Ottawa Explosion: A blur of powerchords and fuzzy guitar tone

Over the past few days I attended the Ottawa Explosion festival, a marathon style festival being held in various venues in the downtown core of the nation’s capital. Taking place from June 19-23, it showcases some of the best underappreciated talent I have seen. I saw an onslaught of garage bands, power-pop bands, pop-punk bands, weirdo rock bands and everything inbetween. I saw so many bands this past weekend that my mind is a blur of powerchords and fuzzy guitar tone, but there are a few sets that I won’t be forgetting anytime soon.

On Thursday I saw Yellowteeth (Sackville, NB) and they completely dominated the stage. The songs often sat on the edge of melody only to be completely destroyed in the most beautiful way by sludgy walls of guitar. Watching guitarist Josée Caron dominate her guitar changing effortlessly between melodic pop-sensibilities and heavy punk rock riffs was a wondrous thing. The Ottawa Explosion guide billed Yellowteeth as “wanting to peel your skin off one layer at a time” and it seems that’s exactly what they wanted to do, in the most loving way possible.

The Mouthbreathers from Sackville, NB performing at Ottawa Explosion.
The Mouthbreathers from Sackville, NB performing at Ottawa Explosion.

Later that night I saw The Mouthbreathers, also from Sackville, NB. They brought forward a slow yet scrappy pop-punk sound. They reminded me of a more gritty version of The Thermals at times. The group featured three members of Yellowteeth, with the addition of the somewhat eccentric vocalist and guitarist Lucy Niles. What really got me with this band wasn’t the catchy tunes though, it was the amazingly clever and somewhat silly lyrics. As Lucy Niles sang the words “Sometimes we used the same words, but we pronounce them differently, because we’re from different parts of Canada”, it was very hard not to feel right at home as an Atlantic Canadian in a room full of people not from Atlantic Canada.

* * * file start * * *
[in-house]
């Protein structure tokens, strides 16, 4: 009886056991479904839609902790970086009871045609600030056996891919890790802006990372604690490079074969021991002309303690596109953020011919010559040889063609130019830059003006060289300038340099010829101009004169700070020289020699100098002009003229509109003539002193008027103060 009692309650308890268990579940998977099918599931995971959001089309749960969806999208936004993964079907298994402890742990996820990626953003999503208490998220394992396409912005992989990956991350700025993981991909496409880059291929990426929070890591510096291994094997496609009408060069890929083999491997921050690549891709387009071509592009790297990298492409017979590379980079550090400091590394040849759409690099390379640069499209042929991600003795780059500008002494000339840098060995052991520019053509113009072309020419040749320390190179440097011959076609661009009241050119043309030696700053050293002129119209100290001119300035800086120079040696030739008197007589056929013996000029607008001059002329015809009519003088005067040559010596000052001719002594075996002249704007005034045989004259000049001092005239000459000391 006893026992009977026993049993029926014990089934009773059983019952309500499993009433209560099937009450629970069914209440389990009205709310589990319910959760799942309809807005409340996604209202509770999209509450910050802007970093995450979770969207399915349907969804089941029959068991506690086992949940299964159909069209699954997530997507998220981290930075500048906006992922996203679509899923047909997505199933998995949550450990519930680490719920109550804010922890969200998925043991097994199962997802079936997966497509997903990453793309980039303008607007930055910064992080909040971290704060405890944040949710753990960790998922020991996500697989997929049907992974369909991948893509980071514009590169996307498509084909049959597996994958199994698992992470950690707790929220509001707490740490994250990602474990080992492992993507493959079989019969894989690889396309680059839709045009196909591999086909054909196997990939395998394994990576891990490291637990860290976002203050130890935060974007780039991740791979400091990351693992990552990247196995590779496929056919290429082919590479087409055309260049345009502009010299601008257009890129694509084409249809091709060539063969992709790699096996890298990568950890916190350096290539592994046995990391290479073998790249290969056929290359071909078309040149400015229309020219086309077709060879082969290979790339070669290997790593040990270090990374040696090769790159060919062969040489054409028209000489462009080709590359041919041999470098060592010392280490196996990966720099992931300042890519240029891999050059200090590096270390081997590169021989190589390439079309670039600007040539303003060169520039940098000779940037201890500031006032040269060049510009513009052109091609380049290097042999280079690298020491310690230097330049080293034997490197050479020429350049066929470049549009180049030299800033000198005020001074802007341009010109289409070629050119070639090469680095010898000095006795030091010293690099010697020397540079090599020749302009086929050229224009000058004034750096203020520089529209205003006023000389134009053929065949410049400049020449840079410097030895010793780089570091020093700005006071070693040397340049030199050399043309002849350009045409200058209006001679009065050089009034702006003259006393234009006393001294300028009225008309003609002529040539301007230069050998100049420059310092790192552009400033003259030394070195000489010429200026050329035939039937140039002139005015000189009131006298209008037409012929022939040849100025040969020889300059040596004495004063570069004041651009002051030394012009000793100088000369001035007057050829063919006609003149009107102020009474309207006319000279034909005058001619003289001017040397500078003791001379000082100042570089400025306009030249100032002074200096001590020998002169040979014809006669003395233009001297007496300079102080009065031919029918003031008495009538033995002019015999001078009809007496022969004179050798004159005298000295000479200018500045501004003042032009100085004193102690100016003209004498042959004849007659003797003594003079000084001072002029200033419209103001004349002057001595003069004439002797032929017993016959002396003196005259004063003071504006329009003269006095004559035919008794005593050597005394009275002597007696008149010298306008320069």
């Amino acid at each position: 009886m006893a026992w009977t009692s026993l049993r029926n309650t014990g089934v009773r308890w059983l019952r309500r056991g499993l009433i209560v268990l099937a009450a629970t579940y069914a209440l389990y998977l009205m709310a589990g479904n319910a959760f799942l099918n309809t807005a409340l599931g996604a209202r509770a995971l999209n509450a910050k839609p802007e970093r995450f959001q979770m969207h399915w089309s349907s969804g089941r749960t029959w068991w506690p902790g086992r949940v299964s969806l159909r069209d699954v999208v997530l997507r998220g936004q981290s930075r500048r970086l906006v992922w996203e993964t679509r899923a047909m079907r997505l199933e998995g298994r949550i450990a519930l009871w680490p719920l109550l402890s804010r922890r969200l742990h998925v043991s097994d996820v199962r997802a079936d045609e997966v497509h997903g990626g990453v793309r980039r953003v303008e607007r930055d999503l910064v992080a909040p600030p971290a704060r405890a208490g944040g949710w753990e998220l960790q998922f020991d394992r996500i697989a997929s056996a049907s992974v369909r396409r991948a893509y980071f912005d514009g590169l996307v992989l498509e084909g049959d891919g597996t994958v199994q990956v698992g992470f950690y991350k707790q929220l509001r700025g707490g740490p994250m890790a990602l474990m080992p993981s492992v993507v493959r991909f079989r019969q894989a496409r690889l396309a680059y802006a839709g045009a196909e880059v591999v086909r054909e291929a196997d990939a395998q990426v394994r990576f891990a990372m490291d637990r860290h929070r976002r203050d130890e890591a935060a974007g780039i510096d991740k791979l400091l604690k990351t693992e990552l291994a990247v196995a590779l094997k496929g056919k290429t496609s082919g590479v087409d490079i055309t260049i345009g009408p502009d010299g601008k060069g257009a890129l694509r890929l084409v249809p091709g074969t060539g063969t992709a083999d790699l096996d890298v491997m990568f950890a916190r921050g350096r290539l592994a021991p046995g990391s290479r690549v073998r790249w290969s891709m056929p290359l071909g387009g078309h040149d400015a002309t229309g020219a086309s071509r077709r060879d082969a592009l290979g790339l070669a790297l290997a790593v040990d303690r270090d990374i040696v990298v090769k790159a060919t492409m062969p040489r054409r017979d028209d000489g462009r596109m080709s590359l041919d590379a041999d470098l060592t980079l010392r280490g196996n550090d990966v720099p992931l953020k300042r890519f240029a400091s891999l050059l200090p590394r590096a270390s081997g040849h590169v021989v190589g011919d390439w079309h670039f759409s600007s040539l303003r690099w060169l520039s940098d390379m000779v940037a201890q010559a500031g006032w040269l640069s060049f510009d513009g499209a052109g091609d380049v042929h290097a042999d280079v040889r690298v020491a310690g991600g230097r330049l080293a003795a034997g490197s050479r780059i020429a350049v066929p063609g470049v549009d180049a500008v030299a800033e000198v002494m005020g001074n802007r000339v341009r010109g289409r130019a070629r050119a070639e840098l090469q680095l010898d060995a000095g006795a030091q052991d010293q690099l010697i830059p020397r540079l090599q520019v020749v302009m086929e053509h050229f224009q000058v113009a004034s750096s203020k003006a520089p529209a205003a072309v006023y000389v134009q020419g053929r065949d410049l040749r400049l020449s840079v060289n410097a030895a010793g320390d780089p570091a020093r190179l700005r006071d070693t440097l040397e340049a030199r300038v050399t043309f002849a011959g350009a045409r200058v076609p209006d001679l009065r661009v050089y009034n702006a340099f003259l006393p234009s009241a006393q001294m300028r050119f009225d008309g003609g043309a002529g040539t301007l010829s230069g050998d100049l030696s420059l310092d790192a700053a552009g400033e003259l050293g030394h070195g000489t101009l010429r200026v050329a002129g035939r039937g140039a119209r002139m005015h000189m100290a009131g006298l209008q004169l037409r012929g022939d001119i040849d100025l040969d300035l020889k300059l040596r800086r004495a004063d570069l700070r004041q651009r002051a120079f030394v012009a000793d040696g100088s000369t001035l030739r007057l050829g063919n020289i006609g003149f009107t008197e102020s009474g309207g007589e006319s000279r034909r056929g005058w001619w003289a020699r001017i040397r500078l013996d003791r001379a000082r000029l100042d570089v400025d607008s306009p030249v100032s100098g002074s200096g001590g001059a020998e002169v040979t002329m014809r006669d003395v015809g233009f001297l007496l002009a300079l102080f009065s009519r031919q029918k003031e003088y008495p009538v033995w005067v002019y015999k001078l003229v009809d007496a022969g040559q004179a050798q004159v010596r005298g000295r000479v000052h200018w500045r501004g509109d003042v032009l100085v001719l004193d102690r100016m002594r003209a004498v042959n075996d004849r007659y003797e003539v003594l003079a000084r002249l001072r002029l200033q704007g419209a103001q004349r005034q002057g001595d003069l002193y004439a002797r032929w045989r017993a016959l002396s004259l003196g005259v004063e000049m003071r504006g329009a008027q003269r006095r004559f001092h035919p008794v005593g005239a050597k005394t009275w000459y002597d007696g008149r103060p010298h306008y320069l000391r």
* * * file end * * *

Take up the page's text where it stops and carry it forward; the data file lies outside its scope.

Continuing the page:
On Friday I saw THEE NODES whose singer came out in a suit with medical bandages wrapped around his head, yelling at the crowd to “shut up” in a high-pitched and joking tone whenever they would clap. The highlight of the day was Needles//Pins from Vancouver, BC. They played a set full of minimalist, stripped down and rough sounding pop-punk songs. The no-nonsense band played a bunch of amazingly catchy and hooky songs, before ending with their song “Drop It” which had a few people in the crowd singing along to the guitar riff that lines the entire song.

Always drunk, always partying. Ottawa's New Swears.
Always drunk, always partying. Ottawa’s New Swears.

Saturday I caught Ottawa-sweethearts, New Swears. They are known for drunken antics, partying and debauchery. Sitting somewhere between Black Lips and FIDLAR exists their version of garage-punk and power-pop. They’ve reached a somewhat legendary status in the Ottawa music scene and are well known for being constantly drunk and partying. They walked onto stage wrapped in white garbage bags and only wearing underwear. Before they started, a man dressed as a priest asked the audience if we would take their hand in marriage. We had no choice in the matter, because before we knew it New Swears were playing their first song and throwing various objects into the audience. They threw cheap wedding bands, blow-up plastic palm-trees and monkeys, confetti, and everyone was sprayed with silly string. With all this borderline gimmicky and silly activity going on, it’s insane that New Swears is one of the best bands in the entire city of Ottawa. They don’t rely on these antics to make up for a lack of musical ability, but use them as a way to amplify their already jaw-dropping songwriting abilities and pop sensibilities. Every song hits hard, filling your ears with catchy hooks and harmonious vocals being sung in unison by all four band members. I left their set amazed with what I had just seen, silently wondering to myself how a bunch of barely-functioning, drunk 20-somethings could write such smart music.

When you see thirty bands over five days, it’s ridiculously hard to narrow down all of the great things you saw. One thing is definite though and that is that Ottawa Explosion is one of Canada’s best festivals. Beautifully run and beautifully curated, this festival made a fan of me. I will be back again and again for this weekend of weird music and amazing talent.

– Michael McGrath


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